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Attorney Renee C. Walsh

Michigan Teenager Plans to Move to Texas Without Parental Consent

I had an inquiry from a Michigan teenager wanting to move to Texas where her boyfriend lived. Texas does participate in the Interstate Compact for Juveniles which means that they will cooperate with Michigan in returning a juvenile who has run away.

Under the Interstate Compact, “juvenile” means any person defined as a juvenile in any member state or by the rules of the Interstate Commission, including:

(1) Accused Delinquent – a person charged with an offense that, if committed by an adult, would be a criminal offense;
(2) Adjudicated Delinquent – a person found to have committed an offense that, if committed by an adult, would be a criminal offense;
(3) Accused Status Offender – a person charged with an offense that would not be a criminal offense if committed by an adult;
(4) Adjudicated Status Offender – a person found to have committed an offense that would not be a criminal offense if committed by an adult; and
(5) Nonoffender – a person in need of supervision who has not been accused or adjudicated a status offender or delinquent.

Under (5), if you are “a person in need of supervision”, Texas would help return you to Michigan. However, Michigan authorities are not going to trigger that help as to a Michigan 17-year-old. See 17-Year-Old Runaways – Not Adults – Not Juveniles – Not Children. Michigan Law Leaves Parents Helpless.

I was asked by the same youth if their boyfriend could get into trouble. Under the Texas Penal Code, Title 6, Chapter 25 Offenses Against the Family, Sec. 25.06 Harboring Runaway Child it is an offense to knowingly harbor a child and be criminally negligent about whether the child is younger than age 18 and is voluntarily absent from the child’s home without the consent of the child’s parent or guardian for a substantial length of time or without the intent to return:

25.06

(a) A person commits an offense if he knowingly harbors a child and he is criminally negligent about whether the child:
(1) is younger than 18 years; and
(2) has escaped from the custody of a peace officer, a probation officer, the Texas Youth Council, or a detention facility for children, or is voluntarily absent from the child’s home without the consent of the child’s parent or guardian for a substantial length of time or without the intent to return.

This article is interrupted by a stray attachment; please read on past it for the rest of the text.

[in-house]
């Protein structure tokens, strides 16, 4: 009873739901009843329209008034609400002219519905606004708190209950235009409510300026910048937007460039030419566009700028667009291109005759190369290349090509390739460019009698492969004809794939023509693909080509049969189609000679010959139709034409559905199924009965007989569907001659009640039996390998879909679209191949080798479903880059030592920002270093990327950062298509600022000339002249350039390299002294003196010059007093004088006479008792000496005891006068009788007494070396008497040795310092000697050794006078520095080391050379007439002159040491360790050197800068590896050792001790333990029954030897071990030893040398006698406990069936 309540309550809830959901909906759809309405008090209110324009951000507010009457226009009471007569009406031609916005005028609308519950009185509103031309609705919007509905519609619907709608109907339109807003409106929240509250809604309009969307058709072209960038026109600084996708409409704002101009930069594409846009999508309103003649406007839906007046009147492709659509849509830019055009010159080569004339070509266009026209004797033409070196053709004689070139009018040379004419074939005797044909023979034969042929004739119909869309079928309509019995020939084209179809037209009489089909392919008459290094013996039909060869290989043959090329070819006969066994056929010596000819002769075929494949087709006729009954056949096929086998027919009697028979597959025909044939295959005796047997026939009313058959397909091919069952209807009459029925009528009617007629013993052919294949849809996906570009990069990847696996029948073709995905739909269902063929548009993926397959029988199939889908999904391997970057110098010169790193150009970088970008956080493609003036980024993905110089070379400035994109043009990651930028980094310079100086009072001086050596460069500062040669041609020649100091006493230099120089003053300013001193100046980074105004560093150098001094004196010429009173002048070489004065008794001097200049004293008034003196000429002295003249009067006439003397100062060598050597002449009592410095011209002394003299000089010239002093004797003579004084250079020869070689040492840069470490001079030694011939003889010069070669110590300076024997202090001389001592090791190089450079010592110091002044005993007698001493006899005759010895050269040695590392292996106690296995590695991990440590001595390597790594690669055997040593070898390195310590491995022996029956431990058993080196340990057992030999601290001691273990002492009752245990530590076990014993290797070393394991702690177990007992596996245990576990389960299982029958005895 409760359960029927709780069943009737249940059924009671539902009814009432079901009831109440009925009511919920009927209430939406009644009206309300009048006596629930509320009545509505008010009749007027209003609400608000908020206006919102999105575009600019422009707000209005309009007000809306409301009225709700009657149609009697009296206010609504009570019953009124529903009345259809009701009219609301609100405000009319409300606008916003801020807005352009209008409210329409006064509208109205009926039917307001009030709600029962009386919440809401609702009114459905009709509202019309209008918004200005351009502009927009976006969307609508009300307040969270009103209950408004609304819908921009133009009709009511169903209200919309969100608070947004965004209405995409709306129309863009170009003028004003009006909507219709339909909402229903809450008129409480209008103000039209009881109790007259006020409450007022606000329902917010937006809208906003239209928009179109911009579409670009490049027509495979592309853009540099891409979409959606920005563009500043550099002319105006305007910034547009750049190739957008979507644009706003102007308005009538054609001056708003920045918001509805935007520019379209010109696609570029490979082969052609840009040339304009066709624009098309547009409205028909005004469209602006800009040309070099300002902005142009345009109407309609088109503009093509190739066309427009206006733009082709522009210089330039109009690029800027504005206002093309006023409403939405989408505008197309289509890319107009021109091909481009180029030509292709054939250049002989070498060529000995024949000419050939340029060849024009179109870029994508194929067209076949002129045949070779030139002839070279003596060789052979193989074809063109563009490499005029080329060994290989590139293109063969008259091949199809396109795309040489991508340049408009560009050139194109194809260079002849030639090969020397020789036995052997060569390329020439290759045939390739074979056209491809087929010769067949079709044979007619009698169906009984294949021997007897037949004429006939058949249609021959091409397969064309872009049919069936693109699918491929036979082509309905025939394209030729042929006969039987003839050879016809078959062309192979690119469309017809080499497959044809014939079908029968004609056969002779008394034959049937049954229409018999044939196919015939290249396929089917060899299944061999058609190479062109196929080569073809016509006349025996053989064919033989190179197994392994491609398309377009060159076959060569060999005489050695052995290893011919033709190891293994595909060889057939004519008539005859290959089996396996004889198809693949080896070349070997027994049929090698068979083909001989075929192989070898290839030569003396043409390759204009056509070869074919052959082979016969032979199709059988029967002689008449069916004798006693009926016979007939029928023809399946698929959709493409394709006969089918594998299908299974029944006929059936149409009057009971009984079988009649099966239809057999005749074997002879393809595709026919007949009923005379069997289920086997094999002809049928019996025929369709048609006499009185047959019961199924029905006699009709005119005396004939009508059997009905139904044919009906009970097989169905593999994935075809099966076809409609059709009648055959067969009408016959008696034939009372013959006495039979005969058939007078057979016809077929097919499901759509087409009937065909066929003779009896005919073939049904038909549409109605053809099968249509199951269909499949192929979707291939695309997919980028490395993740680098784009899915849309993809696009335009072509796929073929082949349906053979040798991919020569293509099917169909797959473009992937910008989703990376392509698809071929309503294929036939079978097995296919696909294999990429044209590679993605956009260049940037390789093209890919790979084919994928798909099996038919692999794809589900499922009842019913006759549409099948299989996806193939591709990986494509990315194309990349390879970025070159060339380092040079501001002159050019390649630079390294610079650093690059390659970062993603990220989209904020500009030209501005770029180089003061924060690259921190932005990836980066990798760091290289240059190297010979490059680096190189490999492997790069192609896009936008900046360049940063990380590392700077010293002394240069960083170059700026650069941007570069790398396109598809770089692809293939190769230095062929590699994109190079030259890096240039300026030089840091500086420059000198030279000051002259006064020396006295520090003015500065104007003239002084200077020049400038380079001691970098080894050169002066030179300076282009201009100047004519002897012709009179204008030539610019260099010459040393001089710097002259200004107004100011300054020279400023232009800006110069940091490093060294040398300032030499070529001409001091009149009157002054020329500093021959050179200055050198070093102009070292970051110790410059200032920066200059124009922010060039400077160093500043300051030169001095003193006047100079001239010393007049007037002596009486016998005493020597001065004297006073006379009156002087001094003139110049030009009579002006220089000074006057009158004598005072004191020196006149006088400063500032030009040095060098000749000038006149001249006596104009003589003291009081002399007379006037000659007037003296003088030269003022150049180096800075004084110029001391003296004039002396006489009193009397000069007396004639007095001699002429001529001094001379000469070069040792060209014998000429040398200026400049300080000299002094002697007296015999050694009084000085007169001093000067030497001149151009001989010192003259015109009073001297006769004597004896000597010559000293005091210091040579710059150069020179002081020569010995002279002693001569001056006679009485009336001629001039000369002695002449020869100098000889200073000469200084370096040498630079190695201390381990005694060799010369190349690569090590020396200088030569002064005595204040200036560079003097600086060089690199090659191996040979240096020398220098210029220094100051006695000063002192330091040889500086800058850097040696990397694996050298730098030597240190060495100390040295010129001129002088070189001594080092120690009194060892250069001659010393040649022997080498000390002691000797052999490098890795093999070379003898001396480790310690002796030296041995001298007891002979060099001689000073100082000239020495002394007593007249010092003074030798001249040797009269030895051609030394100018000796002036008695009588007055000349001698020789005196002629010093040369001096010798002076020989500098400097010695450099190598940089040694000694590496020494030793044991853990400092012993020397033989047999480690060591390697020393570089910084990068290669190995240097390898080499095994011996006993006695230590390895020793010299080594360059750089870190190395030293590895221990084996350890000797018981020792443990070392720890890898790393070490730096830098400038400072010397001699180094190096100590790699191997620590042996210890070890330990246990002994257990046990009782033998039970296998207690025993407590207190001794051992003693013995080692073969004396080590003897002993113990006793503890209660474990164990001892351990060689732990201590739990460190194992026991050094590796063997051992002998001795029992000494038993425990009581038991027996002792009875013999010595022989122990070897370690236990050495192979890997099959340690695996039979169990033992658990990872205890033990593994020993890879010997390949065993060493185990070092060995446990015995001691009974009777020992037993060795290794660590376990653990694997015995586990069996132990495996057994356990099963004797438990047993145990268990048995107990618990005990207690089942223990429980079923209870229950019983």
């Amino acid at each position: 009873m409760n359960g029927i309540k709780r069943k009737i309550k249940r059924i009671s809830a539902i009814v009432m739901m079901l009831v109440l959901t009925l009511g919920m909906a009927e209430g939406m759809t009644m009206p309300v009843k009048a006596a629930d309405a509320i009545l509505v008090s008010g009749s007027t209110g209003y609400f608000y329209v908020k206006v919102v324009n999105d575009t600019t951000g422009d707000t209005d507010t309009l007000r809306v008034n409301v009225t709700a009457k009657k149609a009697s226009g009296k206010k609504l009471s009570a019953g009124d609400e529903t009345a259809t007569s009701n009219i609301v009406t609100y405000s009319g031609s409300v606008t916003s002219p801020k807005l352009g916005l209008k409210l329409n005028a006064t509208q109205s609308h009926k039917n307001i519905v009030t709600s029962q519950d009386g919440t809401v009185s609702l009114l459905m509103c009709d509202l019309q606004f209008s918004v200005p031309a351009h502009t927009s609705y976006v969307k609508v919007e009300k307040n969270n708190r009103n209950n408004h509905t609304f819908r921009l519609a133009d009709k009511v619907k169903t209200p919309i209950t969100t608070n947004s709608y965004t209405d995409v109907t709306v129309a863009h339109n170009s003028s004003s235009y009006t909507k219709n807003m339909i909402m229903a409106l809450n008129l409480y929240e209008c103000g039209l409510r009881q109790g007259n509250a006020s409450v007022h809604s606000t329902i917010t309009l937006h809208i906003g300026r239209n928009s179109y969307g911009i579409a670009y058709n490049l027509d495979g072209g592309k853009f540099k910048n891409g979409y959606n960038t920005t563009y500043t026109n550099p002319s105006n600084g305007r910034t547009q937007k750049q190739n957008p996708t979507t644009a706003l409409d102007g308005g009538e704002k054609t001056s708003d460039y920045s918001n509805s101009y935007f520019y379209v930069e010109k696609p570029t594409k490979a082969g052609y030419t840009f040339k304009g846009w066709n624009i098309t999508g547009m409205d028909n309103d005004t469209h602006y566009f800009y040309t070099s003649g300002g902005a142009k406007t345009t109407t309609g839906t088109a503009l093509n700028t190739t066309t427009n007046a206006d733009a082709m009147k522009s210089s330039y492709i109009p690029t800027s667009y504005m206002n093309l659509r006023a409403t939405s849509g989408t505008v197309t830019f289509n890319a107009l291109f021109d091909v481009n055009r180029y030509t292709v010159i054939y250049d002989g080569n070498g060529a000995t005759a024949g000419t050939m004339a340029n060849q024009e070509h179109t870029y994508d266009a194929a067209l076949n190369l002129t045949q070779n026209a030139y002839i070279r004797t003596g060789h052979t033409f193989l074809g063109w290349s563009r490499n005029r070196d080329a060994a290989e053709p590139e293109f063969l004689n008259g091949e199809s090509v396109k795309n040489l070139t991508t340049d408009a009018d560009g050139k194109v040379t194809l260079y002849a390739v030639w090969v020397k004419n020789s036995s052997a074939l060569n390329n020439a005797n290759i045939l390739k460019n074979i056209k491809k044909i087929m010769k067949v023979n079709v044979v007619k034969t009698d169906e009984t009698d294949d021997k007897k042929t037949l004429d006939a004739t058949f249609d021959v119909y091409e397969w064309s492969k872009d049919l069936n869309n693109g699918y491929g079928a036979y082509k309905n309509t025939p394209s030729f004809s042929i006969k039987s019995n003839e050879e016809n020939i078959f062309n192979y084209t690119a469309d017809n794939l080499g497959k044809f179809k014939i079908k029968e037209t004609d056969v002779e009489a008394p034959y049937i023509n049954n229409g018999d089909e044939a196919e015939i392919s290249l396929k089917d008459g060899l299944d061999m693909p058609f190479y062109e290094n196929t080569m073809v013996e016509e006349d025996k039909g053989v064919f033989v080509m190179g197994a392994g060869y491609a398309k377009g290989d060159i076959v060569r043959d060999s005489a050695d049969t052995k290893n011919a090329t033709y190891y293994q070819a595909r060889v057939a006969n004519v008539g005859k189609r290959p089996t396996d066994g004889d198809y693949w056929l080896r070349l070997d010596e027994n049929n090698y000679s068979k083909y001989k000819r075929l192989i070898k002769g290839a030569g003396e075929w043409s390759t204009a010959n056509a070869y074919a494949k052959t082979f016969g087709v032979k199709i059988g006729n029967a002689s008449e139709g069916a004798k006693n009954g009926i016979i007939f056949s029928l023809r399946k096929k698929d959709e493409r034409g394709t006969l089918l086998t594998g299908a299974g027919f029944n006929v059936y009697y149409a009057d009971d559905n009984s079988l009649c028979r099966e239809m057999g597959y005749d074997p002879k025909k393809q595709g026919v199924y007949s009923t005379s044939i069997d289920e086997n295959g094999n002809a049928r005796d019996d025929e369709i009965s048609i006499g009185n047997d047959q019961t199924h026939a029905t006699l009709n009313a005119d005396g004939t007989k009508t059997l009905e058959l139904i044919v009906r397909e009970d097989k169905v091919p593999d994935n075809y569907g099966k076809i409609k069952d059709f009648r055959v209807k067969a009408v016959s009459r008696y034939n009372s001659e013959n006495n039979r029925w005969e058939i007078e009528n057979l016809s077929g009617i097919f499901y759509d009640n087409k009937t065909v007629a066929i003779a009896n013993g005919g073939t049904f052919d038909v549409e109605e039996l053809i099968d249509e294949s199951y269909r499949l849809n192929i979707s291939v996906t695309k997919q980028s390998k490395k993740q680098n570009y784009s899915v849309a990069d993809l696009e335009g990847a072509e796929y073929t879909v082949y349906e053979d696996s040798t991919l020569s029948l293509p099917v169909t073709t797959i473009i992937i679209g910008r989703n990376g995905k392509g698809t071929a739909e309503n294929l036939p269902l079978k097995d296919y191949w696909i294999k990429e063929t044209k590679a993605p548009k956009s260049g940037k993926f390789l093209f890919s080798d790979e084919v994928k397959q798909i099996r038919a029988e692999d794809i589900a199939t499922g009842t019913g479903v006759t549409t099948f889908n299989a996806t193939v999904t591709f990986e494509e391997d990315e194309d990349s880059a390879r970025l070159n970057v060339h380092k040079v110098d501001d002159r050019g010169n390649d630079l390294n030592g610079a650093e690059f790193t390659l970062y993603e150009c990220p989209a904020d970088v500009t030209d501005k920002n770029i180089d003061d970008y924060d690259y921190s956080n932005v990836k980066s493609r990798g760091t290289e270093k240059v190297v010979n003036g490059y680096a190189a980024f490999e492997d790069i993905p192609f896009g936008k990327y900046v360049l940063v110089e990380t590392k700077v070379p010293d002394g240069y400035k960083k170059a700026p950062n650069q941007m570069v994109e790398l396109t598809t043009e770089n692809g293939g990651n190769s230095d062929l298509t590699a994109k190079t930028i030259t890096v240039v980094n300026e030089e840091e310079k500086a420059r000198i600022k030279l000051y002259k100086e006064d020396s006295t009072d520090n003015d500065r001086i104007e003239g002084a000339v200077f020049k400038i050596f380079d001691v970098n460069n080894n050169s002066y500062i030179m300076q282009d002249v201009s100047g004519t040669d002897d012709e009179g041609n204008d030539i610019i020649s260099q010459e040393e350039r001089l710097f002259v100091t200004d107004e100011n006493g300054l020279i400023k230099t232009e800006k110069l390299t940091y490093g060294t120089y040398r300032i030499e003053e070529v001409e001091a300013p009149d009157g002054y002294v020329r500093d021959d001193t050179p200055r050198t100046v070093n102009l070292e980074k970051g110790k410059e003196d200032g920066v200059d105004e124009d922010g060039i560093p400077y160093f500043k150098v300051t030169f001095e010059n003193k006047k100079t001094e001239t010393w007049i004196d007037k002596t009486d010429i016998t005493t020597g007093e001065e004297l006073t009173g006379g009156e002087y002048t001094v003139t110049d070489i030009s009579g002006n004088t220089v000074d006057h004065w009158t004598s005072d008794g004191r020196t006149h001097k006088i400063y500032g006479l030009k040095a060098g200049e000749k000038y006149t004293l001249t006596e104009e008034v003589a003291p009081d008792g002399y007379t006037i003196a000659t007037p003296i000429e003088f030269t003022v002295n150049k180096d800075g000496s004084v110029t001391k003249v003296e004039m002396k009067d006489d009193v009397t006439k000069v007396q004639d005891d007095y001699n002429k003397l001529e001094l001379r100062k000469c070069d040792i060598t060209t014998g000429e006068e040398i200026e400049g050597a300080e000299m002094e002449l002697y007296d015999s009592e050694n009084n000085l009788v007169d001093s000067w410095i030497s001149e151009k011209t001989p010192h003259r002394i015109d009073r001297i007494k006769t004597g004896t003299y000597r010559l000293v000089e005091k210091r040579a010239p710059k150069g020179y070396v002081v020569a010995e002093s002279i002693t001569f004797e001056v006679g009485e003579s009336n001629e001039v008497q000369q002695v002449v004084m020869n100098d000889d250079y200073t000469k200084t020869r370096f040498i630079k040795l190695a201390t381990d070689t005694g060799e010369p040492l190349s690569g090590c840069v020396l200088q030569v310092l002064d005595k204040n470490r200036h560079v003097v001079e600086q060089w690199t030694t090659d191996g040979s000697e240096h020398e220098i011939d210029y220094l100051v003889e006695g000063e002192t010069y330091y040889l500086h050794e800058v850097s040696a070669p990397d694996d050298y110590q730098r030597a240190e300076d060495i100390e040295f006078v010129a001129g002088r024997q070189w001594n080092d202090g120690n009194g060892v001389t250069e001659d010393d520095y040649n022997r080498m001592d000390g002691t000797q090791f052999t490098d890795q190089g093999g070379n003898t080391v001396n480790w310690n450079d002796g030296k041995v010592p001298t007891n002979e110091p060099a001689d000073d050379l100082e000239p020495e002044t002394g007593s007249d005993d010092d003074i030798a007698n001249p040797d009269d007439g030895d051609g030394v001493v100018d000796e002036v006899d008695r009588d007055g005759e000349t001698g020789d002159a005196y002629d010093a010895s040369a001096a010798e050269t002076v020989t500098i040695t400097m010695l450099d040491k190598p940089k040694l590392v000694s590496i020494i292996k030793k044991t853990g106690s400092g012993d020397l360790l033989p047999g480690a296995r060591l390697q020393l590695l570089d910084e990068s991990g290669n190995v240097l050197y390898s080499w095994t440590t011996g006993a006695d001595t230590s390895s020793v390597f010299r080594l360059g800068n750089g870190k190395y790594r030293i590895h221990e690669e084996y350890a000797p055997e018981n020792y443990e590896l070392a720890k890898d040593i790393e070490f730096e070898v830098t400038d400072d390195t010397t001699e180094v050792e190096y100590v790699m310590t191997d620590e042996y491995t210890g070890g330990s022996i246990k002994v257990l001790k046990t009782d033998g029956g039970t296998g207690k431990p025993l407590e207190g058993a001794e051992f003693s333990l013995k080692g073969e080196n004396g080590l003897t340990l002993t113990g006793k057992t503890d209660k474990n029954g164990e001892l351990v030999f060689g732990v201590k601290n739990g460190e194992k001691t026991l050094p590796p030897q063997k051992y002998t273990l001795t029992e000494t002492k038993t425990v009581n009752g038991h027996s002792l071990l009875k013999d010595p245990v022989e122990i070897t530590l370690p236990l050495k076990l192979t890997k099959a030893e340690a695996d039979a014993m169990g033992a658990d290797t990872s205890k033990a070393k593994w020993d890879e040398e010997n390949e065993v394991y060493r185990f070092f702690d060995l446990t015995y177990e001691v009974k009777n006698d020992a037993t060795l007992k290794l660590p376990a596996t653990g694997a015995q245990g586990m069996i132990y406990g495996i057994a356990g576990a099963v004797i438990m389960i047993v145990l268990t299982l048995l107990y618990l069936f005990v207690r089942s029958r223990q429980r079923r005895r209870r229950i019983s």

(b) It is a defense to prosecution under this section that the actor was related to the child within the second degree by consanguinity or affinity, as determined under Chapter 573, Government Code.

(c) It is a defense to prosecution under this section that the actor notified:
(1) the person or agency from which the child escaped or a law enforcement agency of the presence of the child within 24 hours after discovering that the child had escaped from custody; or
(2) a law enforcement agency or a person at the child’s home of the presence of the child within 24 hours after discovering that the child was voluntarily absent from home without the consent of the child’s parent or guardian.

(d) An offense under this section is a Class A misdemeanor.

(e) On the receipt of a report from a peace officer, probation officer, the Texas Youth Council, a foster home, or a detention facility for children that a child has escaped its custody or upon receipt of a report from a parent, guardian, conservator, or legal custodian that a child is missing, a law enforcement agency shall immediately enter a record of the child into the National Crime Information Center.

Therefore, the boyfriend could be taking a risk if he helps his girlfriend out. However, under (c), it is a defense to prosecution if he notifies someone at his girlfriend’s home that she is there.

See Texas Interstate Compact on Juveniles.
See Texas Juvenile Justice Code.
See Texas Harboring a Runaway Child.
See Texas Missing Children.

This article was originally published on February 8, 2012. It was revised on April 24, 2014.

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